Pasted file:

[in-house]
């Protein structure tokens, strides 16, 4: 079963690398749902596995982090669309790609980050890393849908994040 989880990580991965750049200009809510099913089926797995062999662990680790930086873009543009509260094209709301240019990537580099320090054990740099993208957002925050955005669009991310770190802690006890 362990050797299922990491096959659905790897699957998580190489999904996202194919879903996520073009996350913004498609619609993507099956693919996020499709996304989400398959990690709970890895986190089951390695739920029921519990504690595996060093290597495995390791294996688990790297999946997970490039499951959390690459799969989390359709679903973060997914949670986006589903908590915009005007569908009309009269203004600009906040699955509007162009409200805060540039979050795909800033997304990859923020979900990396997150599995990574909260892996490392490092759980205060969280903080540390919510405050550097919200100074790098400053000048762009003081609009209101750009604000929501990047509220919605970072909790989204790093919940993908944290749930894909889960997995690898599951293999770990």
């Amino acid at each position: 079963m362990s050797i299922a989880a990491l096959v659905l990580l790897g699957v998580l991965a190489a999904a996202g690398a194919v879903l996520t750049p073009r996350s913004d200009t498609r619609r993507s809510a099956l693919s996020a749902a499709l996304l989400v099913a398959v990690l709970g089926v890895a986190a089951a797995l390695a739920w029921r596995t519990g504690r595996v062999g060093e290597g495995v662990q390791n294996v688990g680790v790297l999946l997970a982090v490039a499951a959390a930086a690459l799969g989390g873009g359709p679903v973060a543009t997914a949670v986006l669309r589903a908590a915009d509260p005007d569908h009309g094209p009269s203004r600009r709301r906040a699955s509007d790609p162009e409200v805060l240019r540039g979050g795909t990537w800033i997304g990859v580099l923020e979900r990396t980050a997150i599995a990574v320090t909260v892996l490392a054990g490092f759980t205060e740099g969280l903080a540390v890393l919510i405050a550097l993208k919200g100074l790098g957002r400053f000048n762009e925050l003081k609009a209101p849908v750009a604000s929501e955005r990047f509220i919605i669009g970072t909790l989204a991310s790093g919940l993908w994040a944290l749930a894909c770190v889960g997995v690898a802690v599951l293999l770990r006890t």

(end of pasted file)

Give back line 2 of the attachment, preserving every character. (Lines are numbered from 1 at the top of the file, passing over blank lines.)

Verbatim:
């Protein structure tokens, strides 16, 4: 079963690398749902596995982090669309790609980050890393849908994040 989880990580991965750049200009809510099913089926797995062999662990680790930086873009543009509260094209709301240019990537580099320090054990740099993208957002925050955005669009991310770190802690006890 362990050797299922990491096959659905790897699957998580190489999904996202194919879903996520073009996350913004498609619609993507099956693919996020499709996304989400398959990690709970890895986190089951390695739920029921519990504690595996060093290597495995390791294996688990790297999946997970490039499951959390690459799969989390359709679903973060997914949670986006589903908590915009005007569908009309009269203004600009906040699955509007162009409200805060540039979050795909800033997304990859923020979900990396997150599995990574909260892996490392490092759980205060969280903080540390919510405050550097919200100074790098400053000048762009003081609009209101750009604000929501990047509220919605970072909790989204790093919940993908944290749930894909889960997995690898599951293999770990």